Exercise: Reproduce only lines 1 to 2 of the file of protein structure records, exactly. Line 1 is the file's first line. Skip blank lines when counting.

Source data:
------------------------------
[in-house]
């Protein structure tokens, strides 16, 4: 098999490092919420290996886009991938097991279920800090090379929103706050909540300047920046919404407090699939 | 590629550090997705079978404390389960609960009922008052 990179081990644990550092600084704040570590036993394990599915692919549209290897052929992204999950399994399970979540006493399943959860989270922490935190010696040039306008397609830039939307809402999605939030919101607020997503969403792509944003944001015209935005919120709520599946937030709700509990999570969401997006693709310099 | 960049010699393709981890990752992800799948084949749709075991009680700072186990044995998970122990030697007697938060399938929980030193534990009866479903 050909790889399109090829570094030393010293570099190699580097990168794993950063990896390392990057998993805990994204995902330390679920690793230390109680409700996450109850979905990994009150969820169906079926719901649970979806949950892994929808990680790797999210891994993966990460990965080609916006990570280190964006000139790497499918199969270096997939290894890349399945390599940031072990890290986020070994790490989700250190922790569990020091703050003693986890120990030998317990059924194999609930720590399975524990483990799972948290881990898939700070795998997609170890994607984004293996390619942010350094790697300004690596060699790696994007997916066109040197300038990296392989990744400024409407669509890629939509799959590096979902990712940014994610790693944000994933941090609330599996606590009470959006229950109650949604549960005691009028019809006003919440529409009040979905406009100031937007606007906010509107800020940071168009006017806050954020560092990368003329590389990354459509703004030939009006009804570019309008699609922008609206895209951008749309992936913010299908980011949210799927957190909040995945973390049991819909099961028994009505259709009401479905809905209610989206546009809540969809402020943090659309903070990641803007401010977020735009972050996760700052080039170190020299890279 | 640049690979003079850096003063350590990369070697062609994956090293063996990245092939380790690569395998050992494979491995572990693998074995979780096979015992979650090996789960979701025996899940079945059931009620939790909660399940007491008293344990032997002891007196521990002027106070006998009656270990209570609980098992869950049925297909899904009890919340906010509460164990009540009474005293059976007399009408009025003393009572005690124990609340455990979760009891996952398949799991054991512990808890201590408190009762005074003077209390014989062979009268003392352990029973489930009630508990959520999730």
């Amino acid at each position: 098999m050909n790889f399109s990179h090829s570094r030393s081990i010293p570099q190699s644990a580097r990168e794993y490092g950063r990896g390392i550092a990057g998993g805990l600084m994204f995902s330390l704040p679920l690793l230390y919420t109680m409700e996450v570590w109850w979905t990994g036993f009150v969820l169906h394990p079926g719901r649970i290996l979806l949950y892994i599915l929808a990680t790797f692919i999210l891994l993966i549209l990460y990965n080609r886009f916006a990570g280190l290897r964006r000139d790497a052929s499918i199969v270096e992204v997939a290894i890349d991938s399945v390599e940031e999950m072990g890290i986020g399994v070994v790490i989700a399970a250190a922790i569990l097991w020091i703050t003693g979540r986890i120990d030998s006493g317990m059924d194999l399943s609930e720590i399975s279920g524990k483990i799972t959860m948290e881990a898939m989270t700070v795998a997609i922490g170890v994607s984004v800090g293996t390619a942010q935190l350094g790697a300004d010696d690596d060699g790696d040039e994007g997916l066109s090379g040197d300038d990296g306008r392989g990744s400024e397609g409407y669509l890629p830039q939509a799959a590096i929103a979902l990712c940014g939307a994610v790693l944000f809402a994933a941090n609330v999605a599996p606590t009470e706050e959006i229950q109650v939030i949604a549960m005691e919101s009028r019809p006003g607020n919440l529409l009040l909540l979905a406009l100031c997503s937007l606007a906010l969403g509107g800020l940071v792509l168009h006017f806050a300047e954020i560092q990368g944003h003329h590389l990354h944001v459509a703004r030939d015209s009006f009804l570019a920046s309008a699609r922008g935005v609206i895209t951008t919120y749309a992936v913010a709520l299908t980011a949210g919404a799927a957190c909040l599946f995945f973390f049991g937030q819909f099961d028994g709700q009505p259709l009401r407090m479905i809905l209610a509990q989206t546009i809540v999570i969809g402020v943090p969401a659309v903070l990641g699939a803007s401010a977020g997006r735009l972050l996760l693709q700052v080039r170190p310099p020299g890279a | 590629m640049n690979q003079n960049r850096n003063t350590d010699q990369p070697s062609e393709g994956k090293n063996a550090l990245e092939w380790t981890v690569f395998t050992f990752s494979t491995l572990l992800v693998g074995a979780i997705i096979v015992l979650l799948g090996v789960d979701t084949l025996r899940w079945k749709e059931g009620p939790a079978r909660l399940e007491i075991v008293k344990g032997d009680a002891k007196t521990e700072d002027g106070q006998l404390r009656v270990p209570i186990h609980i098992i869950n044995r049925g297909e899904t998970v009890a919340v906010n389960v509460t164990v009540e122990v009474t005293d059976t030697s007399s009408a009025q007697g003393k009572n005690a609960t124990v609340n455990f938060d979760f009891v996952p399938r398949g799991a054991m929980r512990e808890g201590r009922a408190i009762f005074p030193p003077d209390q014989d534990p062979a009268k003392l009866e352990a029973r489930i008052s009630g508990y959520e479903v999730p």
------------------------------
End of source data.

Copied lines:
[in-house]
């Protein structure tokens, strides 16, 4: 098999490092919420290996886009991938097991279920800090090379929103706050909540300047920046919404407090699939 | 590629550090997705079978404390389960609960009922008052 990179081990644990550092600084704040570590036993394990599915692919549209290897052929992204999950399994399970979540006493399943959860989270922490935190010696040039306008397609830039939307809402999605939030919101607020997503969403792509944003944001015209935005919120709520599946937030709700509990999570969401997006693709310099 | 960049010699393709981890990752992800799948084949749709075991009680700072186990044995998970122990030697007697938060399938929980030193534990009866479903 050909790889399109090829570094030393010293570099190699580097990168794993950063990896390392990057998993805990994204995902330390679920690793230390109680409700996450109850979905990994009150969820169906079926719901649970979806949950892994929808990680790797999210891994993966990460990965080609916006990570280190964006000139790497499918199969270096997939290894890349399945390599940031072990890290986020070994790490989700250190922790569990020091703050003693986890120990030998317990059924194999609930720590399975524990483990799972948290881990898939700070795998997609170890994607984004293996390619942010350094790697300004690596060699790696994007997916066109040197300038990296392989990744400024409407669509890629939509799959590096979902990712940014994610790693944000994933941090609330599996606590009470959006229950109650949604549960005691009028019809006003919440529409009040979905406009100031937007606007906010509107800020940071168009006017806050954020560092990368003329590389990354459509703004030939009006009804570019309008699609922008609206895209951008749309992936913010299908980011949210799927957190909040995945973390049991819909099961028994009505259709009401479905809905209610989206546009809540969809402020943090659309903070990641803007401010977020735009972050996760700052080039170190020299890279 | 640049690979003079850096003063350590990369070697062609994956090293063996990245092939380790690569395998050992494979491995572990693998074995979780096979015992979650090996789960979701025996899940079945059931009620939790909660399940007491008293344990032997002891007196521990002027106070006998009656270990209570609980098992869950049925297909899904009890919340906010509460164990009540009474005293059976007399009408009025003393009572005690124990609340455990979760009891996952398949799991054991512990808890201590408190009762005074003077209390014989062979009268003392352990029973489930009630508990959520999730």